In Memory

John R. Schuetz VIEW PROFILE

John R. Schuetz, 60, Topeka, passed away Sept. 14, 2011 at his home. He was born to Ivan and M. Ann Schuetz in Horton, Kansas on Dec. 5, 1950. He graduated from Topeka High School in 1969 and married Pamela Templer in Topeka on Dec. 30, 1971. He was a skilled carpenter and had worked for Winston Brown and Castlewood Construction. In addition, he was a self employed carpenter for many years. He was a trustee at University United Methodist Church. He is survived by his wife, Pamela; 2 daughters, Shannon (Miguel) Arellano and Erin (Andy) New; 3 grandchildren, Jacob and Natalie Arellano and Gracelyn New; mother, M. Ann Fox; brothers, Eric, Kirk, and Clay Schuetz; sisters, Ruth Schuetz and Myra Stauffer. He was preceded in death by his father, Ivan Schuetz. The family will receive friends at the Church of Jesus Christ Latter Day Saints, 2401 SW Kingsrow Rd. Topeka, KS on Friday, September 16, from 6:00 8:00 p.m. A celebration of his life will be held October 1, 2011 at 2:00 p.m. at University United Methodist Church, 1621 SW College Ave. Topeka, KS. To leave condolences for the family visit

Published in Topeka Capital-Journal on Sept. 16, 2011

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06/02/14 05:46 PM #1    

Roger K. Kipp

John was a good friend. The world is a lesser place without you. RIP my friend.

09/25/14 04:31 PM #2    

Mark W Neis

I met John Schuetz under fortuitous circumstances years after high school.  I don't think I knew him well at THS but when our paths crossed in 1986, he said he recalled me in some classes.  John was an absolute gentleman.  I am so glad I got to see him and converse at the 2009 40th reunion at McHenry Farm.  I wish I had taken the time to really update.  I recall he mentioned he was diabled to work.

On a cold January morning, in 1986, my wife and I left the house for work.  About 1:15 pm I got a call from my secretary reporting that our neighbor called in a fire alarm on our house.  Well, John by then was working with Winston-Brown Construction as a master finish/detail carpenter.  He was part of the fire restoration team who rebuilt my fire damaged house.  He was a skilled finish carpenter, with a millwright shop in a box van he drove out to construction sites, giving him a big edge on projects, large and small.  As I type this tribute to my buddy John, I am looking at rough cedar beams in my dining room that were smoke and fire damaged but only as to appearance.  He mitre cut perhaps hundreds of feet of rough cedar boards to cover over the damaged beams, in so doing making the beams look as though they were built that way by design.  Of course, it was John's design genius and millwright skill that restored our fire ravaged house back to its pre-fire appearance.  John's boss told us flatly rough cedar wood boards were gnarly, difficult to make straight cuts through, unwieldly to work with, and in general were not susceptible to fine detail inside finish carpentry. He advised the job of covering up the damaged beams would be done by "boxing" around the damaged beam, more akin to a commercial building where a steel girder or support beam is boxed by wood boards. Nice enough looking, but obvious.  Boxed beams would have starkly contrasted with the new beams that were burned too deeply and were replaced.   Standing near but behind the boss was John Schuetz, slowly shaking his head as the boss spoke, and looking at me.  After boss retired, John assured me the blemished beams would look as original as could be accomplished.  He also said "I haven't really shown the owners everything I can do yet".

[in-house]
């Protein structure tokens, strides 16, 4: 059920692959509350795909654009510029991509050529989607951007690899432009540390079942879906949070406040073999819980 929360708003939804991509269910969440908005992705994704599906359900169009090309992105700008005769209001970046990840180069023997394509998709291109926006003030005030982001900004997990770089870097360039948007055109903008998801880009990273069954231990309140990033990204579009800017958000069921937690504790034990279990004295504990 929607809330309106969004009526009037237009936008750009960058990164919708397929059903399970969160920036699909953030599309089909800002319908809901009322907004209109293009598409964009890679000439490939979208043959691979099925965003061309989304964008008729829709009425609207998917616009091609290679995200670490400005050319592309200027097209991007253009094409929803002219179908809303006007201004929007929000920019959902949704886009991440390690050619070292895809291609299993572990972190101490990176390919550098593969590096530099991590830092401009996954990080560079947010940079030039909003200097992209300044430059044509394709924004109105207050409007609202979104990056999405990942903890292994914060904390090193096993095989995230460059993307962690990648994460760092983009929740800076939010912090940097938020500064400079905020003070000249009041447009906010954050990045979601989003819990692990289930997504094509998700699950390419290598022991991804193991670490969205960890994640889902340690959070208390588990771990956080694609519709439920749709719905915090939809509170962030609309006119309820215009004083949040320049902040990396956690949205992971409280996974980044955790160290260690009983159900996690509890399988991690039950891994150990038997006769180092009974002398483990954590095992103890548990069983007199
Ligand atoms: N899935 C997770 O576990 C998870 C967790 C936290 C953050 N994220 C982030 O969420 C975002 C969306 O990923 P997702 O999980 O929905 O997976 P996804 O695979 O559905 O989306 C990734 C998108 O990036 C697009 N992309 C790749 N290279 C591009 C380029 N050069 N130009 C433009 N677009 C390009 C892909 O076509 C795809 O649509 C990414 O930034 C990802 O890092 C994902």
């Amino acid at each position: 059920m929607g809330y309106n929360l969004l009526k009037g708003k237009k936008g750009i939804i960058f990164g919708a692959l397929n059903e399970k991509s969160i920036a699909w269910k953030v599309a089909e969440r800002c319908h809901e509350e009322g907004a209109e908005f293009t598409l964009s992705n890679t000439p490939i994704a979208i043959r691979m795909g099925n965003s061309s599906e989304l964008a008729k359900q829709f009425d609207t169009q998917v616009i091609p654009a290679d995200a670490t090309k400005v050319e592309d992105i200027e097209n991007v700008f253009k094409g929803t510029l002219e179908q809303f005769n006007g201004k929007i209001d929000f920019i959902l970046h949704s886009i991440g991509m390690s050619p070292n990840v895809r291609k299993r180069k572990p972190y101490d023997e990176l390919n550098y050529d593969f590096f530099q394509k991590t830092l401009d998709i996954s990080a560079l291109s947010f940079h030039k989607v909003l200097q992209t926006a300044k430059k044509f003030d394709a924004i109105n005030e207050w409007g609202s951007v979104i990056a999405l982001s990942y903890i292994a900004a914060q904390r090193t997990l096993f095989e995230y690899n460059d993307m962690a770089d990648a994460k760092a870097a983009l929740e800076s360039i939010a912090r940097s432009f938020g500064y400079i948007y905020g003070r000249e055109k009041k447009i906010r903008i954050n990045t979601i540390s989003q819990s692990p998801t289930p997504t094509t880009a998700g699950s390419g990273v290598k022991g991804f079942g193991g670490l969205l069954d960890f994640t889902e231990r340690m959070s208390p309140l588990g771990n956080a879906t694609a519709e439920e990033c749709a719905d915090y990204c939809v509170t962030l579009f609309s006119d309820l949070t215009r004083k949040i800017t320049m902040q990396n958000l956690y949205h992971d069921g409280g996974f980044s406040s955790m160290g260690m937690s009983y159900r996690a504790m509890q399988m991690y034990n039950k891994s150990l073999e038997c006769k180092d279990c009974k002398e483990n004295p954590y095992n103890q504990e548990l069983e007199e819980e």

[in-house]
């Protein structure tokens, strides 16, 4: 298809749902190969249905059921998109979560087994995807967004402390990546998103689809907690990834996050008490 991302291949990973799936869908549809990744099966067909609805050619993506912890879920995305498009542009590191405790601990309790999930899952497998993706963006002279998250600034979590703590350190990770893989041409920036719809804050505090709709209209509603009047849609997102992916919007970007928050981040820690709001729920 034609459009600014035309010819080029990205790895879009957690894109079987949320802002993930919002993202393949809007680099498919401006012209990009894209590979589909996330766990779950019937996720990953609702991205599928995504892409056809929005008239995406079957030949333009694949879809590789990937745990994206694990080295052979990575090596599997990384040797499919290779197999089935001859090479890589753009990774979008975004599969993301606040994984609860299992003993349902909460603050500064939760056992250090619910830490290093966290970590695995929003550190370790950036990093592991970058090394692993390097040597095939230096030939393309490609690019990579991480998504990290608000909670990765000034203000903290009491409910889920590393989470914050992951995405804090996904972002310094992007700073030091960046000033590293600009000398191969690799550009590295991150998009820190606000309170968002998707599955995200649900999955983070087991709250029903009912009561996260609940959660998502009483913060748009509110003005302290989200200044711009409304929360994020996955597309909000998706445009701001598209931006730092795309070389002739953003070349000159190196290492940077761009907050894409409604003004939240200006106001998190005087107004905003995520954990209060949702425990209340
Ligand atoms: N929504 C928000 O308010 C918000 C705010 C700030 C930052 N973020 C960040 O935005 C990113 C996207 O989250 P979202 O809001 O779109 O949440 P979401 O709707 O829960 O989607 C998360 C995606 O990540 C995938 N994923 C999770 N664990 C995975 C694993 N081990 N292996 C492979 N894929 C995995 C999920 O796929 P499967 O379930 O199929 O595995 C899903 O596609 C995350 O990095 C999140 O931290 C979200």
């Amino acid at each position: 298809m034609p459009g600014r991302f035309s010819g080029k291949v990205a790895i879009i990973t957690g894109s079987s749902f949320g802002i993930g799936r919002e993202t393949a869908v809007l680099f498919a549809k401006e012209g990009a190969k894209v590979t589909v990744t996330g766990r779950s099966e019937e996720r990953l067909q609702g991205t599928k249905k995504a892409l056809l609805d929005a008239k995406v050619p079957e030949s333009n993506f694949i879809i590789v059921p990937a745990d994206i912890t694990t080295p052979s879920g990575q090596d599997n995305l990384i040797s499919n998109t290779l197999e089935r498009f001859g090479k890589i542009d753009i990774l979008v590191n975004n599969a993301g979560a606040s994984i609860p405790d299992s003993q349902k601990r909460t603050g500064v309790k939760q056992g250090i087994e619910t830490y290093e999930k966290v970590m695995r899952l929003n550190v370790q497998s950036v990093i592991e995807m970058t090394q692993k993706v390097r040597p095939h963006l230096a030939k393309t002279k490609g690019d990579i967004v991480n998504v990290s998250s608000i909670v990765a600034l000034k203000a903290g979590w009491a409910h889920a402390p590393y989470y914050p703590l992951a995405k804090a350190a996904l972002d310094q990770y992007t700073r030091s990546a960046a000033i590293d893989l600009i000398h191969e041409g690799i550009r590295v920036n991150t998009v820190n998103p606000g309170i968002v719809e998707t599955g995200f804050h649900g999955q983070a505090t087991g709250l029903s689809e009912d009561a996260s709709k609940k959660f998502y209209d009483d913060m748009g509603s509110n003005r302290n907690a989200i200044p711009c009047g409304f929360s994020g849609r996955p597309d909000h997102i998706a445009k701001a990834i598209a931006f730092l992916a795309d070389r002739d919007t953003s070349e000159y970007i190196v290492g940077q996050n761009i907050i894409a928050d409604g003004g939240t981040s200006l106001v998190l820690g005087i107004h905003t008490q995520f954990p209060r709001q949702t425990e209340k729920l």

Standing with a cedar board in his left hand and a skill saw in the right hand, John literally walked along the length of each board mitering the edge as he went until it was a mitred along the length of the board, ready to fit neatly around the blemished beams. The finish nails are nearly invisible.  There is little if any detectable difference in the new beams and repaired beams.  I must point out the difference to visitors or they would never notice.  Those repaired/restored beams are a lasting tribute to John's mastery of the carpentry wood work trade.   

I doubt I saw John again until 2009 at the 40th reunion.  If there is no other reason to go to reunions, seeing my buddy John the carpenter one more time before he passed is my justification.   John used his carpentry skills to repair and restore a central design feature of my fire ravaged home.  I have his craftsmanship gift to us, which still looks new almost 30 years later, as a way to remember a good man with a kind heart.  I thank you again, John, for giving us back our home in the best condition one could expect.  I will be looking at his craftsmanship every day, but I will remember just as much John the person who put his artistry to good use.  

Mark Neis  



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